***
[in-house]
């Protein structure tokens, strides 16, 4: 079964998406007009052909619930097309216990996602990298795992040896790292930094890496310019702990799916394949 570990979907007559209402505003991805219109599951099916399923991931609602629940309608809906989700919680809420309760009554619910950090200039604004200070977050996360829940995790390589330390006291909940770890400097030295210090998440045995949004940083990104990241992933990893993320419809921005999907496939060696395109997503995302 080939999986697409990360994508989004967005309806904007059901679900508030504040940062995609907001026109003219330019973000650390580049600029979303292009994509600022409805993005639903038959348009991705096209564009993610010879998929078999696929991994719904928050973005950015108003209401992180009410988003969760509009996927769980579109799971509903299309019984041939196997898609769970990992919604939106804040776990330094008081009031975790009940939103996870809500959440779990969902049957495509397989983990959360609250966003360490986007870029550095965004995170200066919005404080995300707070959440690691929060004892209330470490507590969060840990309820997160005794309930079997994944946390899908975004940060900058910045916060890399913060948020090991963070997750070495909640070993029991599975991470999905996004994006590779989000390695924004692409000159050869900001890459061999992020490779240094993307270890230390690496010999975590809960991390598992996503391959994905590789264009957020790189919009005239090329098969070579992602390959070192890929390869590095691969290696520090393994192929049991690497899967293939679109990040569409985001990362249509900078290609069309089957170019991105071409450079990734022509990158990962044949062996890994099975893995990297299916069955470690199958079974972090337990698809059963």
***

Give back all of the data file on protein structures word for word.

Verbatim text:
[in-house]
């Protein structure tokens, strides 16, 4: 079964998406007009052909619930097309216990996602990298795992040896790292930094890496310019702990799916394949 570990979907007559209402505003991805219109599951099916399923991931609602629940309608809906989700919680809420309760009554619910950090200039604004200070977050996360829940995790390589330390006291909940770890400097030295210090998440045995949004940083990104990241992933990893993320419809921005999907496939060696395109997503995302 080939999986697409990360994508989004967005309806904007059901679900508030504040940062995609907001026109003219330019973000650390580049600029979303292009994509600022409805993005639903038959348009991705096209564009993610010879998929078999696929991994719904928050973005950015108003209401992180009410988003969760509009996927769980579109799971509903299309019984041939196997898609769970990992919604939106804040776990330094008081009031975790009940939103996870809500959440779990969902049957495509397989983990959360609250966003360490986007870029550095965004995170200066919005404080995300707070959440690691929060004892209330470490507590969060840990309820997160005794309930079997994944946390899908975004940060900058910045916060890399913060948020090991963070997750070495909640070993029991599975991470999905996004994006590779989000390695924004692409000159050869900001890459061999992020490779240094993307270890230390690496010999975590809960991390598992996503391959994905590789264009957020790189919009005239090329098969070579992602390959070192890929390869590095691969290696520090393994192929049991690497899967293939679109990040569409985001990362249509900078290609069309089957170019991105071409450079990734022509990158990962044949062996890994099975893995990297299916069955470690199958079974972090337990698809059963």